Needs analysis established that a lighter, less costly vehicle was the most appropriate for the job. Trying to be more “green” than a suburban or an F-series utility truck (and a decision that was made when fuel was >$3 per gallon).

If the British have a better idea, we’ll be more than happy to adopt it. In this case, safety through conspicuity. Always open to better ideas.

The Mocean shirts are “west coast” if anything, not British. Medics in the UK wear yellow and green, and orange jumpsuits whle at MVCs. More comfortable in summer, more professional than t-shirts.

Cost savings are easy. Single medic APP units will reduce the need for additional ambulances. So (it was a complex analysis, but putting it in a single sentence), they will slow the rate of growth of cost of delivering the service.

The decision to go or not go without EVOC was well considered and it is what it is. We will get EVOC as soon as we can, and work to be safe through speed restrictions in the meantime.

I hope that this information is helpful. We really are trying to advance in a positive direction, and to continue to deliver world class EMS to the citizens we serve. If you have suggestions for improvement, bring ‘em on! They’ll be considered and tested, just like everyone else’s>

CHIEF100 (Email) - 01/06/09 - 14:08

green won’t do – blue and yellow combo’s more visible to the colorblind – see: http://www.dartmouth.edu/~sullivan/bike/.. and then the following page: http://www.vischeck.com/vischeck/

the vehicle looks great!
cornerhydrant - 01/06/09 - 15:45

You know, all this talk of cost and vehicle graphics is getting away from the real issue: What is best for the patient and for the providers?

I know, I have a somewhat dislike of the alpha-response sick call, or the "well-person checks", or other calls. This program serves to help in two important ways:
1) It keeps my ambulance in service to go to a call which may be of higher acuity or concern, and still allows the person to get the evaluation and help they need and deserve. Also, with the ability to transport to places which an ambulance cannot, like Wake County Crisis and Assessment, it will cut down on some of the overcrowding at WakeMed or other hospitals, as when ambulances only transported psychiatric or alcoholic patients.
2) It give the ability for one of these APPs to go to a high acuity call, which may need an extra set of hands. I know that I’ve been running and 4 or 5 supervisor level calls come out, and then another one happens. With these units in place, you get the extra sets of hands in the system to keep the system running smoothly.

Having worked in the Wake EMS system for the better part or 4 years, and having friends who still do, I’m glad to see this program roll out. Having family in Wake County, I will rest a little easier knowing that these guys are out there and serving to protect the public.
CJS - 01/06/09 - 16:17

Maybe I miseed it, but, will they constantly be on the street, roving around, or actually assigned a station throughout the county?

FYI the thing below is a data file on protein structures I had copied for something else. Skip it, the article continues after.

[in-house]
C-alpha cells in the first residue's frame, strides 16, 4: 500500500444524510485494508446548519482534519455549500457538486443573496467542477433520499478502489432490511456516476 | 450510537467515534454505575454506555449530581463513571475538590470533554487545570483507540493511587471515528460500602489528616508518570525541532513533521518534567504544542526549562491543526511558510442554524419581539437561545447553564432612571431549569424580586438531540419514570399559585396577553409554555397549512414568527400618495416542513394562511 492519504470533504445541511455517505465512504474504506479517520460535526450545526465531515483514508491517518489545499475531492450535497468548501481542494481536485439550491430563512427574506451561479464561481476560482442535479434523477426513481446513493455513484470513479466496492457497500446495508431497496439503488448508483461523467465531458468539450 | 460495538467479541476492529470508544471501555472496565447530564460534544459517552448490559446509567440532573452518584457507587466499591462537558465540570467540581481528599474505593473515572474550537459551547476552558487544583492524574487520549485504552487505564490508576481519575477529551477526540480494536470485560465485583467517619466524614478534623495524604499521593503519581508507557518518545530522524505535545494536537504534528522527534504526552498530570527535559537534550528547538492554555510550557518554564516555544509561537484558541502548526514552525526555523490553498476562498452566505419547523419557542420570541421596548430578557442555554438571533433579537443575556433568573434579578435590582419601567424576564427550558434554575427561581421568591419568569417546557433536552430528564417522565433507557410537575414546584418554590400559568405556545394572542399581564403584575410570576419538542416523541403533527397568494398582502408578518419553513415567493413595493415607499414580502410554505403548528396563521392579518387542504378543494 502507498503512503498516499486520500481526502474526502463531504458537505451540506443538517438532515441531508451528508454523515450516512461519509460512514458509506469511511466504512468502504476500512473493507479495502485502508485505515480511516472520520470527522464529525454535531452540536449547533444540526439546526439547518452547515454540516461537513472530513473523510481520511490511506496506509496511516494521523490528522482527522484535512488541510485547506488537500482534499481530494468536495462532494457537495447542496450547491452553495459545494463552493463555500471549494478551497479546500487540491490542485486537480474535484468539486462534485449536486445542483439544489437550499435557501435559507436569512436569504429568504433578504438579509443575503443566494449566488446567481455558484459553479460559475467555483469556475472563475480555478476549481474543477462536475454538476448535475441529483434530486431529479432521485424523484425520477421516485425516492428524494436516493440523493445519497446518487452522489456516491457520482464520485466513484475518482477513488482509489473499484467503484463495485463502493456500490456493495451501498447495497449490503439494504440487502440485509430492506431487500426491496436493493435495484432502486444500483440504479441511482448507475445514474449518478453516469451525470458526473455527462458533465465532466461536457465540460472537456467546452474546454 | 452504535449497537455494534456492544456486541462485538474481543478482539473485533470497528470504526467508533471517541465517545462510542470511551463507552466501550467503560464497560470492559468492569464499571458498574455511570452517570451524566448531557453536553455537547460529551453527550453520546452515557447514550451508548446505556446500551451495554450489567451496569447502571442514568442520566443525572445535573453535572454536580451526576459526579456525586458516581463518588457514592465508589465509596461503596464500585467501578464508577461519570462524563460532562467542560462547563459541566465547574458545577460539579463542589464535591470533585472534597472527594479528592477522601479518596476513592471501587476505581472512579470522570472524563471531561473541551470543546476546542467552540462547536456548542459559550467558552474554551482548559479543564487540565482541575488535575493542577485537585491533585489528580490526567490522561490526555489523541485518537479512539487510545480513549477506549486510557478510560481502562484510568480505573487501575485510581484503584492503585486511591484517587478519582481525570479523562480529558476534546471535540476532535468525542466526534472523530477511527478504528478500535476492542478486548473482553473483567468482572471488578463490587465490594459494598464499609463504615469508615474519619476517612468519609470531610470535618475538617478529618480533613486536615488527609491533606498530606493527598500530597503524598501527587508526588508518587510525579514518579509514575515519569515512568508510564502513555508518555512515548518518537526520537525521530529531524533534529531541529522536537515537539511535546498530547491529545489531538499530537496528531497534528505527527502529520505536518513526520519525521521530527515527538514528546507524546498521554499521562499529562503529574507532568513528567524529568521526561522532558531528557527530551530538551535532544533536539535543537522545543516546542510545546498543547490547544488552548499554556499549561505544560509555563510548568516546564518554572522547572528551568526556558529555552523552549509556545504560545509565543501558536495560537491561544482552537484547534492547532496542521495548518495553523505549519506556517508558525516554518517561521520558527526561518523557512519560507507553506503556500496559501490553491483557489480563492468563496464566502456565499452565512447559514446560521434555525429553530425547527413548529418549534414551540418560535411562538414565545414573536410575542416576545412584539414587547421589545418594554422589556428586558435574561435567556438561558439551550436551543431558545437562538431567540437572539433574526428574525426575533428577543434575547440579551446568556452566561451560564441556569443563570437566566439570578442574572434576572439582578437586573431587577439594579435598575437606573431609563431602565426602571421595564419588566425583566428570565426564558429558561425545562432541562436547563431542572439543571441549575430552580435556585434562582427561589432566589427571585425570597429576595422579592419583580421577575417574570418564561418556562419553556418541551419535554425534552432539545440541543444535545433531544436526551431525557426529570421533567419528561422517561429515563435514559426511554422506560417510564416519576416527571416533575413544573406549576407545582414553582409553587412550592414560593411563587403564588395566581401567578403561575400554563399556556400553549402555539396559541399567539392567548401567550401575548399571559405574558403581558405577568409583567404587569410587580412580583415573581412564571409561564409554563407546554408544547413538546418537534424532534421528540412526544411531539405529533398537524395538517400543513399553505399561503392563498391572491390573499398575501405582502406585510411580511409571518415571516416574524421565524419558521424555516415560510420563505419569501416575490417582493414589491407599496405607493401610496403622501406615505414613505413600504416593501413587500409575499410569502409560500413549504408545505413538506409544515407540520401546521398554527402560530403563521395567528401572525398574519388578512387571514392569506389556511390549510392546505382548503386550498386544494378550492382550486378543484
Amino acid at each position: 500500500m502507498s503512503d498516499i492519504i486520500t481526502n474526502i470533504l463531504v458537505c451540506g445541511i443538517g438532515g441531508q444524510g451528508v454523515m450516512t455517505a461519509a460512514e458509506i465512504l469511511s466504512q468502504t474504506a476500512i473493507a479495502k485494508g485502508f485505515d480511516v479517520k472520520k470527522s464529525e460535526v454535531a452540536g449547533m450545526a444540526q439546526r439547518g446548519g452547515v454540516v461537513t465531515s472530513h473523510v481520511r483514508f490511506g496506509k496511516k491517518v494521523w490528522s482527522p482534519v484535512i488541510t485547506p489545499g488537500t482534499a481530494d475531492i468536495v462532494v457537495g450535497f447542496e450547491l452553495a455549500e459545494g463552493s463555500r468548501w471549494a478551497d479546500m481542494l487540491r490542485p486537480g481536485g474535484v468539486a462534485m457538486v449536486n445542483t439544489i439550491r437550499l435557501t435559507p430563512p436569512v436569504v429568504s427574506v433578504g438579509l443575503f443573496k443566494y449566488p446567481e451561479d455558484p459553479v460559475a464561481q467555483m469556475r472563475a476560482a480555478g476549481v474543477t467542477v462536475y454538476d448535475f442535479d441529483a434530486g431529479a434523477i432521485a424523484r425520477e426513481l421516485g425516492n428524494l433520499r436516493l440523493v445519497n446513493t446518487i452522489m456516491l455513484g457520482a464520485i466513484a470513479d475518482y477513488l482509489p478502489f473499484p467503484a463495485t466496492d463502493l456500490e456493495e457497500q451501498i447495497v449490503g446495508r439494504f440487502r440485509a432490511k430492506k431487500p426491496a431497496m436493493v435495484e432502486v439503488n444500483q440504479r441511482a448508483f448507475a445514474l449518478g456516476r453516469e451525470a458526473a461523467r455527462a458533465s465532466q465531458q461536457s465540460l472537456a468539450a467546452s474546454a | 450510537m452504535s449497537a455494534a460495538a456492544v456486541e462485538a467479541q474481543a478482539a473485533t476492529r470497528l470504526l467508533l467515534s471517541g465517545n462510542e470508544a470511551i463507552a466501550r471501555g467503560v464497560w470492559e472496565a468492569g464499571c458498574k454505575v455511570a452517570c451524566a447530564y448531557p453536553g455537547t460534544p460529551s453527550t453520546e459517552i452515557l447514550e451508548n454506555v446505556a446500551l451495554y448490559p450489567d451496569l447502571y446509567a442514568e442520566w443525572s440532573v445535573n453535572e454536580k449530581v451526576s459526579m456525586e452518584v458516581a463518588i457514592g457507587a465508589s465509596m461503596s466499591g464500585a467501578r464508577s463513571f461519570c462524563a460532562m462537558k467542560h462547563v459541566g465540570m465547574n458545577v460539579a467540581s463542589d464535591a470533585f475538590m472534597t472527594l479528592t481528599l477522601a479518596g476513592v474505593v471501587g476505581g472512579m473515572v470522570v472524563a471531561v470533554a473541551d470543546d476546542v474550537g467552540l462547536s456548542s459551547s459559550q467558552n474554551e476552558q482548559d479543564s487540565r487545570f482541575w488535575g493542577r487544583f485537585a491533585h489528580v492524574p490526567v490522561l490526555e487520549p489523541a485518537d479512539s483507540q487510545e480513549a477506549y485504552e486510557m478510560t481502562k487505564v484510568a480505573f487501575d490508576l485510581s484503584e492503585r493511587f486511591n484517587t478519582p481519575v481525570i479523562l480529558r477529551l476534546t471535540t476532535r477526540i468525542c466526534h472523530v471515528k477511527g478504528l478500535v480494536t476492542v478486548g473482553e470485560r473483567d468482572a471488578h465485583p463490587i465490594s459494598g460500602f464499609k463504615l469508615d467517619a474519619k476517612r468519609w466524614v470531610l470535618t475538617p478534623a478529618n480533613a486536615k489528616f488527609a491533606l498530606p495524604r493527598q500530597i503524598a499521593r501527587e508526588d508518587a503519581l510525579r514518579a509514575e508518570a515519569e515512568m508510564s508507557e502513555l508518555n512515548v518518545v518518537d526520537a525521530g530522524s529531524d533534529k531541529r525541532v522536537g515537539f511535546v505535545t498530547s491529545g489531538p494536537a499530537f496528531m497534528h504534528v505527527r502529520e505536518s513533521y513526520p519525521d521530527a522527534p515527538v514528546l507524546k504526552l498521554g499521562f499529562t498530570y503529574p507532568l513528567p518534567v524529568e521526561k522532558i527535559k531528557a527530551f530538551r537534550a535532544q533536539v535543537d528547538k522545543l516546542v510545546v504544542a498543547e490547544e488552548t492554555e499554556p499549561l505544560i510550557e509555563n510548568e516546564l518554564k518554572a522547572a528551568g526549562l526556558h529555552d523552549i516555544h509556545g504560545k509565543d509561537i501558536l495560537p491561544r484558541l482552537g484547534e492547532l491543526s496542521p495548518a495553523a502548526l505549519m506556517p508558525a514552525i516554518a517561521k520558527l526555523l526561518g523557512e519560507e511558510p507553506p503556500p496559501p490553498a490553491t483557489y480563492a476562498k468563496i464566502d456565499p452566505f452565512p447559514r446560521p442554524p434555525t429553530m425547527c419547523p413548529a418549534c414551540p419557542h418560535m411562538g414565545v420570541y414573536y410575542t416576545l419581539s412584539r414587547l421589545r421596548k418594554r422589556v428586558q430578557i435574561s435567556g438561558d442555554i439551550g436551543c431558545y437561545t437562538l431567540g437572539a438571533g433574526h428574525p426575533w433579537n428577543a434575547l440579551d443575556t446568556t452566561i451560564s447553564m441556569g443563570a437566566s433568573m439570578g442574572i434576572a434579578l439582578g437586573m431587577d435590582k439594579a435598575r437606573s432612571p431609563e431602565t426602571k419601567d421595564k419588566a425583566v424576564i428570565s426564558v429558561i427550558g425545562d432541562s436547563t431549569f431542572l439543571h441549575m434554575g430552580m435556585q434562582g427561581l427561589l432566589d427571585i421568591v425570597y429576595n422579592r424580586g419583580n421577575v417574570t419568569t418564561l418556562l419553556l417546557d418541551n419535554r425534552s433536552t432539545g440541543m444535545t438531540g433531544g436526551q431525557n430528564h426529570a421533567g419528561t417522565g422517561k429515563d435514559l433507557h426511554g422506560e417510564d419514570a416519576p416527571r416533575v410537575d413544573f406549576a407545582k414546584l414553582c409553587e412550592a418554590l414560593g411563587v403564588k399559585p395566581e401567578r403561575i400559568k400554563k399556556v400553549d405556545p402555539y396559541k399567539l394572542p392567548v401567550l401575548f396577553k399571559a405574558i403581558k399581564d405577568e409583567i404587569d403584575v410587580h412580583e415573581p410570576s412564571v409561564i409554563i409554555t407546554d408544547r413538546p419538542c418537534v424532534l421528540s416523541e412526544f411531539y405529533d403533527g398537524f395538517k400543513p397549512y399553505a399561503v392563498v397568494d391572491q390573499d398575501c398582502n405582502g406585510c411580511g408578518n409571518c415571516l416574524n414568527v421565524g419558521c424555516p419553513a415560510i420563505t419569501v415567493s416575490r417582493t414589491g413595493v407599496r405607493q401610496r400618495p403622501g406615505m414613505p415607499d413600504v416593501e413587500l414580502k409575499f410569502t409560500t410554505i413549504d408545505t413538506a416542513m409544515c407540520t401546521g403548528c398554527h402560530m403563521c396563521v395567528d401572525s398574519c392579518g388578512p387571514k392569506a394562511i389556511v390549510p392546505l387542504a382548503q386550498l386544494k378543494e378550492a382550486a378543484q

Silver - 01/06/09 - 16:44

In between dispatched calls, the APPs will be handling a variety of non-response community health matters. They will be handling these while still available for critical calls – much like police officers and “self-initiated activity.” You will also see them checking in on ALPHA calls, to assist with possible alternative destinations, refusals, etc. So they will be “out and about,” but different from “roving” for system status management.

CHIEF100 (Email) - 01/06/09 - 19:00

I believe Orange County (NC) runs a similar program. I read an article about it while I was at UNC. It saves money all around. Saves EMS money on lost revenue from uncollected ambulance fees, saves patients money when the paramedic in the car determines they don’t have to go to the hospital or that they can have a friend or family member drive them rather than an ambulance. I know in some cases, an ambulance wasn’t even dispatched. While I lived there a few years ago they only ran 3-4 staffed ambulances a day. It seems to really work.
Native Charlottean - 01/06/09 - 21:43

Just ask the parents of the Chapel Hill Highschool football player who died after being refused by Orange Co EMS how well it works.
Preston Edwards - 01/07/09 - 05:30

Not the same program at all, Mr. Edwards. The word “refused” is not part of the vocabulary.
CHIEF100 (Email) - 01/07/09 - 08:44

As one who completed the program, 100 is right. We do not refuse anyone. Period. If you want to go to the ED, for any reason, we are going to take you, whether it is for congestive heart failure or athlete’s foot. Part of the program is ‘alternate destinations’. If somewhere else can meet your needs, and you are WILLING to go there, then we will make it happen. But if you still want to go to the ED, well, that’s where you will go. When you get to the point you are telling people “You don’t need to go” (and some probably don’t) you are setting yourself up for a lot of badness. The emergency is in the eyes of the caller, not the responder.
DJ (Email) - 01/07/09 - 09:56

Do these cars have a cage in the back? I can see one of these APP’s transporting someone to ATC and the guy going crazy and beating the heck out of the medic.
Mike - 01/07/09 - 13:24

By alternatives do you mean taxis, public transportation vouchers, family, or POV transport right? I didn’t think NC OEMS would certifiy a one-person transport unit, such as a Charger QRV.
Steven (Email) - 01/07/09 - 15:59

It sounds like Locution doesn’t know how to say that really complicated callsign: “Medic”. Go figure.
rfburns - 01/08/09 - 19:51

Locution doesn’t know how to say anything she hasn’t been programmed to say, hence the spelling of works, etc.
McAdams - 01/09/09 - 09:20